Your community may offer collection days a few times throughout the year. Contact your city hall to see if there are any recycling events on the calendar. Call2Recycle has drop-off locations throughout the country where you can recycle old batteries and cell phones. Simply enter your zip code at to find a drop-off location near you. You can also find drop-off locations and events in your state by visiting Sustainable Electronics Recycling International or TIA E-cycling Central.

Many of these drop-off centers recycle a variety of items, including:

  • Appliances
  • Batteries, including rechargeable batteries
  • Cameras and camcorders
  • Car audio and video components
  • Cassettes and disks
  • Cell phones
  • Computers
  • Computer components (cables, keyboards, mice, external drives, monitors, etc.)
  • Copiers
  • DVD players
  • Fax machines
  • GPS systems
  • Hand-held electronics
  • Ink and toner cartridges
  • Microwaves
  • MP3 players
  • Pagers
  • Printers
  • Radios
  • Scanners
  • Stereos
  • Smartphones
  • Tablets or e-readers
  • Televisions
  • Video games and gadgets

The EPA’s website has a handy directory that allows you to find recycling locations by device, store or manufacturer.

2. Take It Back to Where You Got It

Sometimes the best way to recycle electronic waste is by taking your device back to the store where it was purchased. Many electronics manufacturers and retailers have their own recycling programs:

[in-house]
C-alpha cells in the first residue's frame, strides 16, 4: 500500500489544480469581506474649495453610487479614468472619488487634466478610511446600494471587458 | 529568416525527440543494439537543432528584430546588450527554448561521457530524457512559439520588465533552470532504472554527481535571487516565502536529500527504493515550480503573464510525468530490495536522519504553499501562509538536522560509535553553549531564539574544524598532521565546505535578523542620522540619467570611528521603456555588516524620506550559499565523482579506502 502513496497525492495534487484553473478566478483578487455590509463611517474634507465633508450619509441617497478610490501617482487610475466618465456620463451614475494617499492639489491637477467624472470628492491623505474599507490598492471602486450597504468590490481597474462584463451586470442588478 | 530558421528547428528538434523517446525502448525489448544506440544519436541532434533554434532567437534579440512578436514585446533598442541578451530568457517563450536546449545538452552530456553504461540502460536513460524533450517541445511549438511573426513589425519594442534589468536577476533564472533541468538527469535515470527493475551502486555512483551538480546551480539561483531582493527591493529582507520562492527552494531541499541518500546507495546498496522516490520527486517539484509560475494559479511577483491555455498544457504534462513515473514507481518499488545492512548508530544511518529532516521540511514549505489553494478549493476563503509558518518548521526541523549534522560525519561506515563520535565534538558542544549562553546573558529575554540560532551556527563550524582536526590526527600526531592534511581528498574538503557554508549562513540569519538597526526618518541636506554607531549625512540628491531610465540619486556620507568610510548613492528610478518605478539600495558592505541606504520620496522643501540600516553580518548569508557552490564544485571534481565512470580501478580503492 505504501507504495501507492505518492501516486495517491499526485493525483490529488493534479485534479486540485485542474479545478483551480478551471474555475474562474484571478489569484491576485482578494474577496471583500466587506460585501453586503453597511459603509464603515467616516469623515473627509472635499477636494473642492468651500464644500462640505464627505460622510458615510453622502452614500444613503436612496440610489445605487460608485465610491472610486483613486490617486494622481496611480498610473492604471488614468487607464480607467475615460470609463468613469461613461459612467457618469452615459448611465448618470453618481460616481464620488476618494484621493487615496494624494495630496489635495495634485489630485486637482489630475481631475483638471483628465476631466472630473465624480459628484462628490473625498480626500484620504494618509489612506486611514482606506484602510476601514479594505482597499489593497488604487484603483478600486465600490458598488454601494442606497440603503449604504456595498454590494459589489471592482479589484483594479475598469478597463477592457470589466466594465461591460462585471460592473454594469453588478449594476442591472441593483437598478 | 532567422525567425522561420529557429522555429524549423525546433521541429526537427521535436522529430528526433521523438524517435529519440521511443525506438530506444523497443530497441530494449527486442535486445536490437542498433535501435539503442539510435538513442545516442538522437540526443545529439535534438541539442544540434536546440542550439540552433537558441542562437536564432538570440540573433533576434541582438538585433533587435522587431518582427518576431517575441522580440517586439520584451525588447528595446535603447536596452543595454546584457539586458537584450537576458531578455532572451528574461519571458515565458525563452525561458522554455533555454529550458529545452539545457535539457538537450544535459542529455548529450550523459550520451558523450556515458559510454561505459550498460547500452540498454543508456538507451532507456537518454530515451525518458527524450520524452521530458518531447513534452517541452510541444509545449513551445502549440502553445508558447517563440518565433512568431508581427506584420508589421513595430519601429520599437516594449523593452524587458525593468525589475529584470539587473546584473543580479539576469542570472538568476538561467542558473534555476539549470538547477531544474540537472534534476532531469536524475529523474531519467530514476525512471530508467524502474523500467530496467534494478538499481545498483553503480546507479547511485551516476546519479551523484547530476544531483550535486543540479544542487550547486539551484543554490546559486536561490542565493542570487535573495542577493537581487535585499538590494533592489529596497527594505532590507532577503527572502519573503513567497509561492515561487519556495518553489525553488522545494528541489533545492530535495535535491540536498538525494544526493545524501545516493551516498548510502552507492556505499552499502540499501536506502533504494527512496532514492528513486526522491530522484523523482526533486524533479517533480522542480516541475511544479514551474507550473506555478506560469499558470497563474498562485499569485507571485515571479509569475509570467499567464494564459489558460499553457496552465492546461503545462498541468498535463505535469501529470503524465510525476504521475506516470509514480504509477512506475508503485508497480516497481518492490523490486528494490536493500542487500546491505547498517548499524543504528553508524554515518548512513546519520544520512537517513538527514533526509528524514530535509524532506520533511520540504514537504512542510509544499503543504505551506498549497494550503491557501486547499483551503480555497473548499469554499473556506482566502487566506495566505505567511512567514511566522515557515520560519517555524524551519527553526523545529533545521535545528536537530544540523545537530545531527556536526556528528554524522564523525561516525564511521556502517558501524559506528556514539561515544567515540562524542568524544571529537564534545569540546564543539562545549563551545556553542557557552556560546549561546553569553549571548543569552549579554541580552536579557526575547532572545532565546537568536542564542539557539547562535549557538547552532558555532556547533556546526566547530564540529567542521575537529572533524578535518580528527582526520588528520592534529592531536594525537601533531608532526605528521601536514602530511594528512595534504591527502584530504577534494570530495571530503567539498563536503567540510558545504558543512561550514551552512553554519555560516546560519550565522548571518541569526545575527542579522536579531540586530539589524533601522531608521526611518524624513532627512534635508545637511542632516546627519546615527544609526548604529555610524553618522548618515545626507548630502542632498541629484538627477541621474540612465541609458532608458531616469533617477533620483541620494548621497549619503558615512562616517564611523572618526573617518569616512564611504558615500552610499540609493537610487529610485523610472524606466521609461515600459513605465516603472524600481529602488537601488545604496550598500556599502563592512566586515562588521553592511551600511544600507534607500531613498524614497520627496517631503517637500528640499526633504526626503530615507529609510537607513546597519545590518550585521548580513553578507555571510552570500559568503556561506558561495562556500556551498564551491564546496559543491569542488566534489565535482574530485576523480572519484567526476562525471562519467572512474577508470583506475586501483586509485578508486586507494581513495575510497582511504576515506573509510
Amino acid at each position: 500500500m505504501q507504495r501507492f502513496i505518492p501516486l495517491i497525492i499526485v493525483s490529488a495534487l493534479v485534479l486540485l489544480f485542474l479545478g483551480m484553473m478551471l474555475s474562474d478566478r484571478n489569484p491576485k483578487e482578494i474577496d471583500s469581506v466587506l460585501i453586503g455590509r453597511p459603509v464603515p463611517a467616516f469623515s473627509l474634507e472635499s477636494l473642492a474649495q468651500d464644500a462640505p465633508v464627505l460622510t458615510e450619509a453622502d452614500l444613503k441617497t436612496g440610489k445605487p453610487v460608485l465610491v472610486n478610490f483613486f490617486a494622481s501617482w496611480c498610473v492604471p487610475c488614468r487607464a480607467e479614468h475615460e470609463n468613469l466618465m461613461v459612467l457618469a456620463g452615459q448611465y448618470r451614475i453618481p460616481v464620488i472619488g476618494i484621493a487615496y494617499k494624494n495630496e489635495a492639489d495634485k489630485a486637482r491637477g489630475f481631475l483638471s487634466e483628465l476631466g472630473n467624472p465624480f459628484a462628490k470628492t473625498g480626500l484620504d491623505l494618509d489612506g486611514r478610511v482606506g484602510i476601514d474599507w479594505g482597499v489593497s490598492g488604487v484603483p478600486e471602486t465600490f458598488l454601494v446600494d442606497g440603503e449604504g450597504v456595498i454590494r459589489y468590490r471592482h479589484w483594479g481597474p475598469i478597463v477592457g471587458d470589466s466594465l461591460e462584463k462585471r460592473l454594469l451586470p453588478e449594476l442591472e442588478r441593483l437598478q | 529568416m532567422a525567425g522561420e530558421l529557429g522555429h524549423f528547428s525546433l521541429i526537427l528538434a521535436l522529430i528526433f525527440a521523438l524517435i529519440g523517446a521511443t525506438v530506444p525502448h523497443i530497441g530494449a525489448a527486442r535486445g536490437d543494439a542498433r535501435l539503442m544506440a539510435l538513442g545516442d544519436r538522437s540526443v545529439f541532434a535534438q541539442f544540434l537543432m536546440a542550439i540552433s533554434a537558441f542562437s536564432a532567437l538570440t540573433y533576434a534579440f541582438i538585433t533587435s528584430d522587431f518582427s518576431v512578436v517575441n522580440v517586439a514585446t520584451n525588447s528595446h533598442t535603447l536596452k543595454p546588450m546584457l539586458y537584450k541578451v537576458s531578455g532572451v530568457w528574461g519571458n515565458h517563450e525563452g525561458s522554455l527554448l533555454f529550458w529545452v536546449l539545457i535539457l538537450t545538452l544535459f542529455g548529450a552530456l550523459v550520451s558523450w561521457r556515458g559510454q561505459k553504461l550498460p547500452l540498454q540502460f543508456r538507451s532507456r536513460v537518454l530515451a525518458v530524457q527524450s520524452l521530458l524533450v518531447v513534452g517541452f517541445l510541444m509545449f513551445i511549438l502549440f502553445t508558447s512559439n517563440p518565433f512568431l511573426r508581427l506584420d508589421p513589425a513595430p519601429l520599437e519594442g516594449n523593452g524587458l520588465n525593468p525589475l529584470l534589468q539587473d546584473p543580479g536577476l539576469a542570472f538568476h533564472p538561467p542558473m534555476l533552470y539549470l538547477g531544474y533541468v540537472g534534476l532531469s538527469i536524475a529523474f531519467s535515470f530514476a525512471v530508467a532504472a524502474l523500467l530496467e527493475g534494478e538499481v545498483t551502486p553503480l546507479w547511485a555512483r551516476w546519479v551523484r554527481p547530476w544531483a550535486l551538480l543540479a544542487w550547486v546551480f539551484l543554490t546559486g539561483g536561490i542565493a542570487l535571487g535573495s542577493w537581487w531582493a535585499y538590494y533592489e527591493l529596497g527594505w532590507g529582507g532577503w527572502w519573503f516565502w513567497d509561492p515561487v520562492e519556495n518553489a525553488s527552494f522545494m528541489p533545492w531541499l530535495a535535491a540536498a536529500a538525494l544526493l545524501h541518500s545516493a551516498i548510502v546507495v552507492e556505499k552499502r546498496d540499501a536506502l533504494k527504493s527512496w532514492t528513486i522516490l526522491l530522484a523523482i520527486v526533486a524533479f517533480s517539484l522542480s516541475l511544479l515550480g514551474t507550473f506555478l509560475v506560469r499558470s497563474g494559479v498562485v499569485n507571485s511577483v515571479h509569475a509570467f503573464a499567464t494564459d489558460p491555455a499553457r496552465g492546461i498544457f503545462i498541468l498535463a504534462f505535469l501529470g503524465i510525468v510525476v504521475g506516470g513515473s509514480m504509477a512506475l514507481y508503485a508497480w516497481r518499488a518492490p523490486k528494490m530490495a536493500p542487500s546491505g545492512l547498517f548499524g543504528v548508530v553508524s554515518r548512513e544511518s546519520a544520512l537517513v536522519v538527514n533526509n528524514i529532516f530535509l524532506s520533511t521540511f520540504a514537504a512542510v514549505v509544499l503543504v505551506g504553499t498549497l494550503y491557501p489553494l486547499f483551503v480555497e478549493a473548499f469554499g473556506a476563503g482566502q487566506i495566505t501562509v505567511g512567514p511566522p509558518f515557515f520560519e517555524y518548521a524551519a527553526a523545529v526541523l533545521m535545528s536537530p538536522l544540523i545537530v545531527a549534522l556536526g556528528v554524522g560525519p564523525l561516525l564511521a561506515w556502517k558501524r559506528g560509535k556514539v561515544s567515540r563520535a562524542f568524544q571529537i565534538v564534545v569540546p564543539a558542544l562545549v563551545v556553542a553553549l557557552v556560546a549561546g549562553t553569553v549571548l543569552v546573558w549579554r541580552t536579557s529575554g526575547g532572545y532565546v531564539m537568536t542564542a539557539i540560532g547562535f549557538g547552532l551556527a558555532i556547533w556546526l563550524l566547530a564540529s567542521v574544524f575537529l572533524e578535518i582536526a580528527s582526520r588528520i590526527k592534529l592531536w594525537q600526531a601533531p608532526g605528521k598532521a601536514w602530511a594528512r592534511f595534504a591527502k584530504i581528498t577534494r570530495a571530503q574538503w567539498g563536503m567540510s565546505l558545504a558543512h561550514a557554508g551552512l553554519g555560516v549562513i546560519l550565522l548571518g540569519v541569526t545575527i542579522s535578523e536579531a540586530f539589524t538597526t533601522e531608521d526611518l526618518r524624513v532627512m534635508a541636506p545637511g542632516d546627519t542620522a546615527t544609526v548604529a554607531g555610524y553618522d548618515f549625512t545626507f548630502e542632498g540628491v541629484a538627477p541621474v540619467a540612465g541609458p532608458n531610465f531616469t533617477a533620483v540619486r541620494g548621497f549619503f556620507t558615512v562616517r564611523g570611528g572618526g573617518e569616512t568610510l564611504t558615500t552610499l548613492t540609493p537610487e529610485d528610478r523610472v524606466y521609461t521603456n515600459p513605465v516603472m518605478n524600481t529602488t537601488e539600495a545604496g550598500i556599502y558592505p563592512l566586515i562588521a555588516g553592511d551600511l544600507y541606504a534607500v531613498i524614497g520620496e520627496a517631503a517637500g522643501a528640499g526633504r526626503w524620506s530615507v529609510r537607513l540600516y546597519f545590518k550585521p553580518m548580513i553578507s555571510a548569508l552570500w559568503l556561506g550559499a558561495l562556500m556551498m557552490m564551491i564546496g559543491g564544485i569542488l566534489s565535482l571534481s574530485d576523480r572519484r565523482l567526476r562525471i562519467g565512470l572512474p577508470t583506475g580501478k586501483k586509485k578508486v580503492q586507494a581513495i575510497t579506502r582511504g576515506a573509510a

• Apple GiveBack allows consumers to recycle any Apple devices, including devices from Apple-owned brands such as Beats Electronics. Donate your devices by dropping off items in-store or by using a prepaid trade-in kit. You could earn up to $1,000 credit toward the purchase of a new product. If your device isn’t eligible for credit, Apple will send it to a recycler that will extract precious metals and other resources.
  • Office Depot and Staples will give you $2 when you recycle ink and toner cartridges, with some restrictions. Companies including HPEpson and Canon also offer recycling programs.
  • Best Buy has responsibly disposed of more than 1 billion pounds of electronics and appliances, according to their website. They accept three items per household per day at any of their stores, and you can recycle everything from digital cameras to dishwashers, with some restrictions. Best Buy will even recycle your old appliances with the purchase of a new product.